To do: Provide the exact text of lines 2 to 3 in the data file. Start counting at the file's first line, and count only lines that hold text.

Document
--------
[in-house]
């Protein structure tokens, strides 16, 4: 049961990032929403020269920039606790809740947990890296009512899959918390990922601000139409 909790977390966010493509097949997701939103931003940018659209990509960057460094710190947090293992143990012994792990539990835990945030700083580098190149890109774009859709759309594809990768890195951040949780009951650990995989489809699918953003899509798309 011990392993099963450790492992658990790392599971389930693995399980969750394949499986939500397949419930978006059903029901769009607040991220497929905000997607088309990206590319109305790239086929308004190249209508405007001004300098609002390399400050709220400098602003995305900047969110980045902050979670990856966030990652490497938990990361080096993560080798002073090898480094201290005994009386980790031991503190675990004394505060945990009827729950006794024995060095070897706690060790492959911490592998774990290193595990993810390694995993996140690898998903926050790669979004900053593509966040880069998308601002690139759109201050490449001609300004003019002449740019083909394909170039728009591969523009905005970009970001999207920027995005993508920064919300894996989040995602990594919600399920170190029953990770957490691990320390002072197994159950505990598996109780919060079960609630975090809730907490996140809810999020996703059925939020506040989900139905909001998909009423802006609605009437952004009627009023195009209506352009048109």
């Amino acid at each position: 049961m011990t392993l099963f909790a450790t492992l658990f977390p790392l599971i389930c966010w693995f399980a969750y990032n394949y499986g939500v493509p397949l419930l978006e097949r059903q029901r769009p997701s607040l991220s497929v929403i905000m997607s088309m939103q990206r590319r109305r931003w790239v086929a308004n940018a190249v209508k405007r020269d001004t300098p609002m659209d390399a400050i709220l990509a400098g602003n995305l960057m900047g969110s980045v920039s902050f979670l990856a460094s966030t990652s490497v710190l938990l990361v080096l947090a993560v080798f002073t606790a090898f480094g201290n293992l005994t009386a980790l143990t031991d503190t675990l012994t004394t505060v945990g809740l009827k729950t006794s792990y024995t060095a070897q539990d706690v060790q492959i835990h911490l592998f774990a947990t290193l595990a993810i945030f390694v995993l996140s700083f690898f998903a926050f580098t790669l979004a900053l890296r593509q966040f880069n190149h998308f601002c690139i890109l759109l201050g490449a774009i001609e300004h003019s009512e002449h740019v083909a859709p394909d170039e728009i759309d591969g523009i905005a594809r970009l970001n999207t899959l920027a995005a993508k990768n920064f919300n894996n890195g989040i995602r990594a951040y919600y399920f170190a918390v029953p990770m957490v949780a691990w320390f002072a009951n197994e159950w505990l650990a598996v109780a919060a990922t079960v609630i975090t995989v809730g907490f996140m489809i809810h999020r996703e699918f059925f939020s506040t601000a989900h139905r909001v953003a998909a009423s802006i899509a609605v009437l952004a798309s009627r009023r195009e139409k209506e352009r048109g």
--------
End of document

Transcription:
């Protein structure tokens, strides 16, 4: 049961990032929403020269920039606790809740947990890296009512899959918390990922601000139409 909790977390966010493509097949997701939103931003940018659209990509960057460094710190947090293992143990012994792990539990835990945030700083580098190149890109774009859709759309594809990768890195951040949780009951650990995989489809699918953003899509798309 011990392993099963450790492992658990790392599971389930693995399980969750394949499986939500397949419930978006059903029901769009607040991220497929905000997607088309990206590319109305790239086929308004190249209508405007001004300098609002390399400050709220400098602003995305900047969110980045902050979670990856966030990652490497938990990361080096993560080798002073090898480094201290005994009386980790031991503190675990004394505060945990009827729950006794024995060095070897706690060790492959911490592998774990290193595990993810390694995993996140690898998903926050790669979004900053593509966040880069998308601002690139759109201050490449001609300004003019002449740019083909394909170039728009591969523009905005970009970001999207920027995005993508920064919300894996989040995602990594919600399920170190029953990770957490691990320390002072197994159950505990598996109780919060079960609630975090809730907490996140809810999020996703059925939020506040989900139905909001998909009423802006609605009437952004009627009023195009209506352009048109």
């Amino acid at each position: 049961m011990t392993l099963f909790a450790t492992l658990f977390p790392l599971i389930c966010w693995f399980a969750y990032n394949y499986g939500v493509p397949l419930l978006e097949r059903q029901r769009p997701s607040l991220s497929v929403i905000m997607s088309m939103q990206r590319r109305r931003w790239v086929a308004n940018a190249v209508k405007r020269d001004t300098p609002m659209d390399a400050i709220l990509a400098g602003n995305l960057m900047g969110s980045v920039s902050f979670l990856a460094s966030t990652s490497v710190l938990l990361v080096l947090a993560v080798f002073t606790a090898f480094g201290n293992l005994t009386a980790l143990t031991d503190t675990l012994t004394t505060v945990g809740l009827k729950t006794s792990y024995t060095a070897q539990d706690v060790q492959i835990h911490l592998f774990a947990t290193l595990a993810i945030f390694v995993l996140s700083f690898f998903a926050f580098t790669l979004a900053l890296r593509q966040f880069n190149h998308f601002c690139i890109l759109l201050g490449a774009i001609e300004h003019s009512e002449h740019v083909a859709p394909d170039e728009i759309d591969g523009i905005a594809r970009l970001n999207t899959l920027a995005a993508k990768n920064f919300n894996n890195g989040i995602r990594a951040y919600y399920f170190a918390v029953p990770m957490v949780a691990w320390f002072a009951n197994e159950w505990l650990a598996v109780a919060a990922t079960v609630i975090t995989v809730g907490f996140m489809i809810h999020r996703e699918f059925f939020s506040t601000a989900h139905r909001v953003a998909a009423s802006i899509a609605v009437l952004a798309s009627r009023r195009e139409k209506e352009r048109g």